From plums, nuts and cherries to vegetables, everything within a radius of 50 to 80 km can be sourced from the Kaiserstuhl. These particular regional products are the specialties of the fruit wholesaler Blust from Freiburg. "We are a very regional wholesaler; this is highly valued here in the area and by my customers at weekly markets and in the catering trade in the Freiburg area," says Jochen Blust of Früchte Blust KG. Blust does not demand certificates on all of the merchandise. In this way, he wants to support smaller growers as well: "Certificates are often very expensive and a producer with fruit worth € 700 can not afford certification for € 500." Regionalism and a direct relation to the individual producer play a bigger role here.
Over the winter, he also sources citrus fruits, mainly from Spain: "So far we have had a lot of domestic produce and we are now slowly switching to imports." Oranges and grapefruit are coming soon, these com ein from Spain as well." On the Freiburg wholesale market, the various nations of origin are well distributed among different traders: "Some source goods from Italy, others from Turkey or Greece. This means everyone has their specialty. This has over developed over the years." Untreated citrus fruits are particularly popular with the mainstay of the wholesaler's customers.
A product that Blust particularly cares about is tomato: "We are currently sourcing Savéol tomatoes from France, a product that is very durable, tastes good and comes from a great grower. That means it is more expensive than its Belgian or Dutch equivalent. However, because they are so good they will sell, despite the higher price." Within gastronomy, the specialty tomatoes are particularly popular, says Blust. Priced these are €4-5 per kilo compared to €2-3 for goods from other origins. After the end of the season in early November, it is switching to Dutch and Belgian goods - the quality of these products is improving year by year: "Producers there are increasingly placing emphasis on aspects such as aroma and firmness."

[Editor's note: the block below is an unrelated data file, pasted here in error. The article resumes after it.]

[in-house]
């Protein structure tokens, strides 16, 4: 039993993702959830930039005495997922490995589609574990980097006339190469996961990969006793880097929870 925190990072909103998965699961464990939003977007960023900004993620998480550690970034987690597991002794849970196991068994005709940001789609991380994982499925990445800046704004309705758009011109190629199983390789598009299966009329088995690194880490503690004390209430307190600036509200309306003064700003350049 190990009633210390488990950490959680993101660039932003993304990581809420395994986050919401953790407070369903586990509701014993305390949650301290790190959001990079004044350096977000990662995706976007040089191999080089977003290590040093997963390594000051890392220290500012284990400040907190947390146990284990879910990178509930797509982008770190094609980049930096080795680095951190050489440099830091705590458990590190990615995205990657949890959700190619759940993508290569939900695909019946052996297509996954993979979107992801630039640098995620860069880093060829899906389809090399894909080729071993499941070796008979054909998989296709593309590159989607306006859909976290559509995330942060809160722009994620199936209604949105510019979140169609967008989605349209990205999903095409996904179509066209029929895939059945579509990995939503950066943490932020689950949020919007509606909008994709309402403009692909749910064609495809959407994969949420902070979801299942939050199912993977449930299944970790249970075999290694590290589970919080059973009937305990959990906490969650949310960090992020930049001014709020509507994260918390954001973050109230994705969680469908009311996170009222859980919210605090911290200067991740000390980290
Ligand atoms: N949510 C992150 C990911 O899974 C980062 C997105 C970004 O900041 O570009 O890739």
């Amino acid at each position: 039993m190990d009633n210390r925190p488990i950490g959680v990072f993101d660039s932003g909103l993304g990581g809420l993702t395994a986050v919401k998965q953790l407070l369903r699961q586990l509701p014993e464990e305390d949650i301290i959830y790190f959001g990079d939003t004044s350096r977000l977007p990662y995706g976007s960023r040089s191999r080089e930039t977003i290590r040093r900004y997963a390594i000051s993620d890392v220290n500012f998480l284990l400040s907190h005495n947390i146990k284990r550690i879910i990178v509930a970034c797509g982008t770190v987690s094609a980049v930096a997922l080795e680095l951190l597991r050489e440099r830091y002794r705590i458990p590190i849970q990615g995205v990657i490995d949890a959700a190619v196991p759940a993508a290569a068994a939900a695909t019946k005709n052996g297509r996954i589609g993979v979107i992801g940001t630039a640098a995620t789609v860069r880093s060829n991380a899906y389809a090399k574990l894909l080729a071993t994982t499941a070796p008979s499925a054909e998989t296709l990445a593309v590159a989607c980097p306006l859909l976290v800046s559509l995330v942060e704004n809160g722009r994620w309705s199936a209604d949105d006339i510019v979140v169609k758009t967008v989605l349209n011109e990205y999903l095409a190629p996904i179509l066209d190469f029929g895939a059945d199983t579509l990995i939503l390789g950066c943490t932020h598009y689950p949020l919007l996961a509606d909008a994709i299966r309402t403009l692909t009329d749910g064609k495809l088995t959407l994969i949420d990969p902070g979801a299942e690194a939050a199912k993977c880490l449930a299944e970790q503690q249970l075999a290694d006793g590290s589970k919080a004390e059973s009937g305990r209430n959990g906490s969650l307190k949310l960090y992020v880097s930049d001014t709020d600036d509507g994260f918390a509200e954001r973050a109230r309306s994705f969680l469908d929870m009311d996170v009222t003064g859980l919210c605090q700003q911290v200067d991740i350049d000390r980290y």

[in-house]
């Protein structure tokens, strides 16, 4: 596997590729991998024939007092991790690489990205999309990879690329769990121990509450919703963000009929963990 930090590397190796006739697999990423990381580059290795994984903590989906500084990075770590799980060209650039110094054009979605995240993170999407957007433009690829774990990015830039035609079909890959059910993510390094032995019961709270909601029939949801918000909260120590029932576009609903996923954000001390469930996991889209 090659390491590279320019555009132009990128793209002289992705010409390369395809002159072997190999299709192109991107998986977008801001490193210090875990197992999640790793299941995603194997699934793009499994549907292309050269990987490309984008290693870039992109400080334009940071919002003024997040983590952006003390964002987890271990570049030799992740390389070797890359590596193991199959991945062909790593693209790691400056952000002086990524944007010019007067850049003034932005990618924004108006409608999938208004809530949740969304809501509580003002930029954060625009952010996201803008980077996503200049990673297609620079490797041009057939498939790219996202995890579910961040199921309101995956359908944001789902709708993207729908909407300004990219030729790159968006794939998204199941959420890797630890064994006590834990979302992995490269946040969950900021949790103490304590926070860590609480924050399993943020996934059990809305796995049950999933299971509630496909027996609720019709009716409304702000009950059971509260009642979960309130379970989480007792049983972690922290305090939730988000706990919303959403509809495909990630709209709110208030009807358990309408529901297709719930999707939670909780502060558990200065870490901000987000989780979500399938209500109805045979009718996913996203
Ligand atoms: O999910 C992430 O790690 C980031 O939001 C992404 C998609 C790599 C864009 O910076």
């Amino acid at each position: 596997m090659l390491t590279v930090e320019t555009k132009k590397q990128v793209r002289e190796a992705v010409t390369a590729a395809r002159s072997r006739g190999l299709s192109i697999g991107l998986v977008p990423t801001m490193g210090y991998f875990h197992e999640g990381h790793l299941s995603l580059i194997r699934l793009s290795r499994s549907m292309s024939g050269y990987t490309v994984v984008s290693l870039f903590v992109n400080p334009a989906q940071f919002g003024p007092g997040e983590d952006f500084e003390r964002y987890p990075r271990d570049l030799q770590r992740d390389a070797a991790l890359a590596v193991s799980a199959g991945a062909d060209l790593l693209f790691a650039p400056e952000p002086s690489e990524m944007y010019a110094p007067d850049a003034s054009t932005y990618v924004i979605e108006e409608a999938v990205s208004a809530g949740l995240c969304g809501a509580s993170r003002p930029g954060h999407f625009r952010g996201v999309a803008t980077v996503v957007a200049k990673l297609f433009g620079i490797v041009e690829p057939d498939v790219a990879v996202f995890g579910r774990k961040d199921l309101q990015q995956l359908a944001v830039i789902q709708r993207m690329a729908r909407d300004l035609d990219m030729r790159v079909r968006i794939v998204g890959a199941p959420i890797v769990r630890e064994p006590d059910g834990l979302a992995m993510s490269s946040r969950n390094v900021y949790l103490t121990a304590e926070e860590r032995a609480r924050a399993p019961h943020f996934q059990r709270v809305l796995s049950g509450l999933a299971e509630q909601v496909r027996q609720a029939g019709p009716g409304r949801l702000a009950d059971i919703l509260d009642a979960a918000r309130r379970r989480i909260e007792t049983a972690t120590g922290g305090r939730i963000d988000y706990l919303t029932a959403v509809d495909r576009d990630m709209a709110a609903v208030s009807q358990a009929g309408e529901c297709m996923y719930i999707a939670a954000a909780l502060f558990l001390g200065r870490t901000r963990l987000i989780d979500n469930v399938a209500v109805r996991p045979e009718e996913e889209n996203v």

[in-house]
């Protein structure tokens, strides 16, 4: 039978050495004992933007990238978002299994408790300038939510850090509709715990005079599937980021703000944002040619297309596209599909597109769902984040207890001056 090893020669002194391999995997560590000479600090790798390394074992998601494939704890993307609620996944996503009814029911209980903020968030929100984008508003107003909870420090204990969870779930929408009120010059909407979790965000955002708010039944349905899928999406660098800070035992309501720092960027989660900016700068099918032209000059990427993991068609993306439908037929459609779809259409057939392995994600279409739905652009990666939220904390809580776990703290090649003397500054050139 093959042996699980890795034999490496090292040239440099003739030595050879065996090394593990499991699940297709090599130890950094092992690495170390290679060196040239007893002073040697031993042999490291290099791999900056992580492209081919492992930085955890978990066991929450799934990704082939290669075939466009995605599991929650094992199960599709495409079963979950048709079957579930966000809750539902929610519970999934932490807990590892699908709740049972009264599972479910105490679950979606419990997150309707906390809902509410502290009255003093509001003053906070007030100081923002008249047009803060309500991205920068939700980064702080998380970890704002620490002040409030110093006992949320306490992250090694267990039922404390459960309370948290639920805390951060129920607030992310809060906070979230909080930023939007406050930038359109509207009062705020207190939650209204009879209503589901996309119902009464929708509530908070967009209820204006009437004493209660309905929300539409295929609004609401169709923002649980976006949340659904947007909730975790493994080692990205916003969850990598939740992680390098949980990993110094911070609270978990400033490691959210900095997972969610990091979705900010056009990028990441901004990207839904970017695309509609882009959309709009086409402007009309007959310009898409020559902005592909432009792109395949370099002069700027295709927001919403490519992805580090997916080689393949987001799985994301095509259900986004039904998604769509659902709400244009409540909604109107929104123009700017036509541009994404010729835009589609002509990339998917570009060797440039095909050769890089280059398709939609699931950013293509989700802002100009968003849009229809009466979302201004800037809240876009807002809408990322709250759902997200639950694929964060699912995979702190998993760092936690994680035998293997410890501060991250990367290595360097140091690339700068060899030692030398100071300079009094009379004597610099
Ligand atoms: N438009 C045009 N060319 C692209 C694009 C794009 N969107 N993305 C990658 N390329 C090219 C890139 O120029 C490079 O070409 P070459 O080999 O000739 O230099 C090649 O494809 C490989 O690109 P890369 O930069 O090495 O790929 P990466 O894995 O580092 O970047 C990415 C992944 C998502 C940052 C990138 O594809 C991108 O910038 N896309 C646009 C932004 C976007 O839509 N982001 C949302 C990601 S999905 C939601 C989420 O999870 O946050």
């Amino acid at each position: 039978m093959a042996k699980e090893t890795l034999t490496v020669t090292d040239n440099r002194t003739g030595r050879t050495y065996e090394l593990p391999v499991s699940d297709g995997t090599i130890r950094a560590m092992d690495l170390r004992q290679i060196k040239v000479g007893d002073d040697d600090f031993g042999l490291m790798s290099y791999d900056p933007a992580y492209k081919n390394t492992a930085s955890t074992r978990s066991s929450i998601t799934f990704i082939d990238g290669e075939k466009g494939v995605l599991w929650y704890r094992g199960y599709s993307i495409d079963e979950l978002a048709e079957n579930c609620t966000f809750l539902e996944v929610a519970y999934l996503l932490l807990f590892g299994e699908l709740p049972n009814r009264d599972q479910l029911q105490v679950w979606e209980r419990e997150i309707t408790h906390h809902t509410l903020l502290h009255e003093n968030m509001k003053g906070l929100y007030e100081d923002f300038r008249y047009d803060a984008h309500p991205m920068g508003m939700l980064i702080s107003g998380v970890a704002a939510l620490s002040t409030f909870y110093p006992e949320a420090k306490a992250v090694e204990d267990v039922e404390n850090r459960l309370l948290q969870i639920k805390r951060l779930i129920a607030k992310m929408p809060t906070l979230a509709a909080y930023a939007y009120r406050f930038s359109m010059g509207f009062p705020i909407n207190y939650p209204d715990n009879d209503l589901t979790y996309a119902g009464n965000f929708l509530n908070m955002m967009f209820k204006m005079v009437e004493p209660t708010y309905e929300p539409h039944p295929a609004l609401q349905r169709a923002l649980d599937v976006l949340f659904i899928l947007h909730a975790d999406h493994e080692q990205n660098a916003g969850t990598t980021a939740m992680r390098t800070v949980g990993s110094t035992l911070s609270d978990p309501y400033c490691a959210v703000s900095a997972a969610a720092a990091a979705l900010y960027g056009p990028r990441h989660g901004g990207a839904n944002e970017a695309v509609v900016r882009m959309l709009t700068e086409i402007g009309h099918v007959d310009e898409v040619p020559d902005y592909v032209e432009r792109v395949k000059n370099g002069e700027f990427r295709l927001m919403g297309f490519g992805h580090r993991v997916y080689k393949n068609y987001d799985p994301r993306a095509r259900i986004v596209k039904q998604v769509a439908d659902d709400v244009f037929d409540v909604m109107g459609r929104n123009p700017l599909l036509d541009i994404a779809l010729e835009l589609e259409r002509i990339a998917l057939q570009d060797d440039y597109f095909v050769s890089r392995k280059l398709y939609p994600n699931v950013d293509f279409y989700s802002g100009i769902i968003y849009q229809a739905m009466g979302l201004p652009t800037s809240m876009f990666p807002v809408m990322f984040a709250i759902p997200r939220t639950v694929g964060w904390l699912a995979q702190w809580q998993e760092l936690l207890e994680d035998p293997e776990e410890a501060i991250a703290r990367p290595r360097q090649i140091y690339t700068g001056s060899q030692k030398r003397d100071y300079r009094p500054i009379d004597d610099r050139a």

The autumn holidays are the last intensive phase in the region - the winter months are traditionally quiet around the Kaiserstuhl: "In the summer months we have a lot of tourists, in winter it gets very quiet." Many restaurateurs close for a while or the owners go on holiday, and really nothing much is going on," he laughs.
For the future, he is worried about the fruit growing in Baden-Württemberg: "For the purpose of bee protection, the fruits may be sprayed less and less often, which makes them ultimately unmarketable due to pests such as the cherry vinegar fly. In the coming season,I will probably not be able to get cherries anymore. Goods that I get from the producers in the evening are already partly spoiled at the opening of the stand in the morning.I used to send goods to Hamburg; that is unthinkable today. This means it will be impossible to keep up with the imported goods from southern Europe."For more information:
Früchte Blust KG
Tel.: +49 7642 1024